As the leader of the U.S. military’s relief efforts following the Haiti earthquake in 2010, he witnessed widespread loss of life and limb. As a fleet surgeon in Lebanon, he helped free hostages. And now, as commander of the nation’s leading military medical center, he is helping to heal wounded warriors. Through all these experiences, Rear Adm. Alton L. Stocks has learned lessons on leadership and teamwork that he will share in a public lecture at the Virginia Tech Carilion School of Medicine on March 12.

“We are fortunate to have such an experienced military doctor and leader speak at our school,” said Dr. David Trinkle, associate dean for community and culture and director of the interprofessional leadership course at the Virginia Tech Carilion School of Medicine. “Rear Adm. Stocks’ insights into the critical role of teamwork in relief efforts and battlefield survival will resonate with our students and the community at large.”

Stocks’ visit is part of the interprofessional leadership program at the Virginia Tech Carilion School of Medicine, one of the nation’s first medical schools to integrate interprofessional learning — which brings medical students and other health professional students together to learn and work in concert — across the entire curriculum. Recent studies have shown that interprofessional learning leads to enhanced patient care and safety.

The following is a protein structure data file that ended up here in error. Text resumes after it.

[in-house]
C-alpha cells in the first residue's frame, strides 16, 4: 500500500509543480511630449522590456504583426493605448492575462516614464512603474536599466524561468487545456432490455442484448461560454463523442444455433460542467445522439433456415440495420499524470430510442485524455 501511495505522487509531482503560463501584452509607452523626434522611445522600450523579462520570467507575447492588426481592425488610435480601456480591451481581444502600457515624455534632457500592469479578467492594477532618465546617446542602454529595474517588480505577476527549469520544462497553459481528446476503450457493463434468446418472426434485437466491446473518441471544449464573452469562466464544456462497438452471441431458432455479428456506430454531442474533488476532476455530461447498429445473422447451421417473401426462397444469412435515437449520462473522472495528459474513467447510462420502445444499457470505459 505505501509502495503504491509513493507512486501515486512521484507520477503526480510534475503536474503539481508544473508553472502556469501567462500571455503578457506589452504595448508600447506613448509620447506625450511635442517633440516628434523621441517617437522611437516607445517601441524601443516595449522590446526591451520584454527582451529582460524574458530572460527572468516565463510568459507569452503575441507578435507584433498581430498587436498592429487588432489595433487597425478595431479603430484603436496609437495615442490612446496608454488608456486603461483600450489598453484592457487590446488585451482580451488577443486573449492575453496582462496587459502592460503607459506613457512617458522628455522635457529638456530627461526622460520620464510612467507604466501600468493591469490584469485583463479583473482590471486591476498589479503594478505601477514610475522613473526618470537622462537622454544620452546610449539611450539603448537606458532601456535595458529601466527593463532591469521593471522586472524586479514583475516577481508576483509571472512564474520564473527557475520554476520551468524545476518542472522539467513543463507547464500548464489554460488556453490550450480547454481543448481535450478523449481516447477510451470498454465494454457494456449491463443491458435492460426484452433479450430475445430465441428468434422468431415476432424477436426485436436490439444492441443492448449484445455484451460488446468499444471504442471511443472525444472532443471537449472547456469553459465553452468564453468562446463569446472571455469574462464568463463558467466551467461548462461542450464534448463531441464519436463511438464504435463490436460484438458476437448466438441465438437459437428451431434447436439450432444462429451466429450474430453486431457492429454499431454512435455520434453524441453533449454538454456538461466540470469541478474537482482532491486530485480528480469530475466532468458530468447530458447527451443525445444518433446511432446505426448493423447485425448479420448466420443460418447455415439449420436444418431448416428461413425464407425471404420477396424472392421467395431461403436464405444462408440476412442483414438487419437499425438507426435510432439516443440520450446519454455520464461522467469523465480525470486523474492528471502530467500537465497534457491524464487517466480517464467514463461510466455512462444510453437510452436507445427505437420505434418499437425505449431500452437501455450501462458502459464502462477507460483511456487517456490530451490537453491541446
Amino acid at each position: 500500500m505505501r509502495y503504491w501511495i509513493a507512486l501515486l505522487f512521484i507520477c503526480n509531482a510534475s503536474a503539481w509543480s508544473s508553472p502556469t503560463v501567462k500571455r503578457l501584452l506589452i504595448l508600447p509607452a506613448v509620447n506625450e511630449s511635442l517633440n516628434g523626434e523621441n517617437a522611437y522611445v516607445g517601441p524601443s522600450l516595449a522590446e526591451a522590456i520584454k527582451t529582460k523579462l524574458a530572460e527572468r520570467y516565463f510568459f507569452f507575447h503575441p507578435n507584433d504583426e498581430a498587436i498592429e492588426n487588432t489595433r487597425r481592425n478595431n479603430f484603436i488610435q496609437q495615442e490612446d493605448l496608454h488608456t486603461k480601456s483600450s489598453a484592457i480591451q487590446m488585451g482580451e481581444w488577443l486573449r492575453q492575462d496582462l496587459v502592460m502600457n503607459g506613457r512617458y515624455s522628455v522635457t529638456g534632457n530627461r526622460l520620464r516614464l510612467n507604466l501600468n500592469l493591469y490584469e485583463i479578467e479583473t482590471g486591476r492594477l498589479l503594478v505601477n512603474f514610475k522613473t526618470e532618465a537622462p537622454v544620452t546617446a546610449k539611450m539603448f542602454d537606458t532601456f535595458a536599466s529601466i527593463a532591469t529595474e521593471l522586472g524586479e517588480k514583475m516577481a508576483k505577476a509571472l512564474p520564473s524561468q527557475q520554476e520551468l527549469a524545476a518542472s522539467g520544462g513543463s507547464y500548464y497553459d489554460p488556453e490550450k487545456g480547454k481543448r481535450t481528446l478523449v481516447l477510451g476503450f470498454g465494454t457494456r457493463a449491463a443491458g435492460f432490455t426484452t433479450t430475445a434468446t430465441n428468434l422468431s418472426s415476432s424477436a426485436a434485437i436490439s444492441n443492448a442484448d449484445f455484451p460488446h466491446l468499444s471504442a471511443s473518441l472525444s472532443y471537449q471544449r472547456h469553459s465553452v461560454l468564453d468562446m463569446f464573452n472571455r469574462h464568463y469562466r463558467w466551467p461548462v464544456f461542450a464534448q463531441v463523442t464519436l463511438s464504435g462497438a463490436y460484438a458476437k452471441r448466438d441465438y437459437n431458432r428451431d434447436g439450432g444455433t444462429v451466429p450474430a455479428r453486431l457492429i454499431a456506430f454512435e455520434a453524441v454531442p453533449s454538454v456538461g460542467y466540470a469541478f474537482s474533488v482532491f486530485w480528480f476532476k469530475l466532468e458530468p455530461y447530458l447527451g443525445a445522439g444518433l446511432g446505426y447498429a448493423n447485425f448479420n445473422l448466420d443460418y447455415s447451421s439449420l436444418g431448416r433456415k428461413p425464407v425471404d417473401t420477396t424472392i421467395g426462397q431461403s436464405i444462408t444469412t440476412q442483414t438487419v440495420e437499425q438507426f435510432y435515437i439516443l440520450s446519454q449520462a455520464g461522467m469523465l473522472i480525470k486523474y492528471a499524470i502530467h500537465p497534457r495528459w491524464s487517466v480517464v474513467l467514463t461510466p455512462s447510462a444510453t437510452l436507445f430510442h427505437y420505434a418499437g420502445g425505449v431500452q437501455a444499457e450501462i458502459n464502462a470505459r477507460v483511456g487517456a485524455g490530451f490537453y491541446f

“Rear Adm. Stocks knows firsthand the critical role that teamwork plays in saving lives both on the battlefield and following natural disasters,” said Trinkle. “He will help our students understand how their classroom learning translates to real-world situations. He will also teach us all about our military’s humanitarian efforts around the globe.”

In September 2011, Stocks assumed the role as commander of the Walter Reed National Military Medical Center in Bethesda, Md. The health care network provides care for military service members and their families, as well as the U.S. president, congressional leaders, and Supreme Court justices. An estimated one million patients a year visit the facility.

For several months following the devastating Haiti earthquake, Stocks served as the Joint Task Force Haiti surgeon. The Haitian government estimates that more than 300,000 people died during the quake and its aftermath.

After graduating from the U.S. Naval Academy, Stocks earned his medical degree from Georgetown University School of Medicine. His many awards include the Legion of Merit, the Defense Meritorious Service Medal, the Meritorious Service Medal, the Joint Commendation Medal, the Navy Commendation Medal, and the Humanitarian Service Medal.

The event, sponsored by the school’s Creativity in Health Education Program, will take place on March 12 from 5:30 to 6:30 p.m. at the Virginia Tech Carilion School of Medicine and Research Institute auditorium. Refreshments will be available following the lecture.

Written by Alison Matthiessen, marketing communications specialist for the Virginia Tech Carilion School of Medicine.


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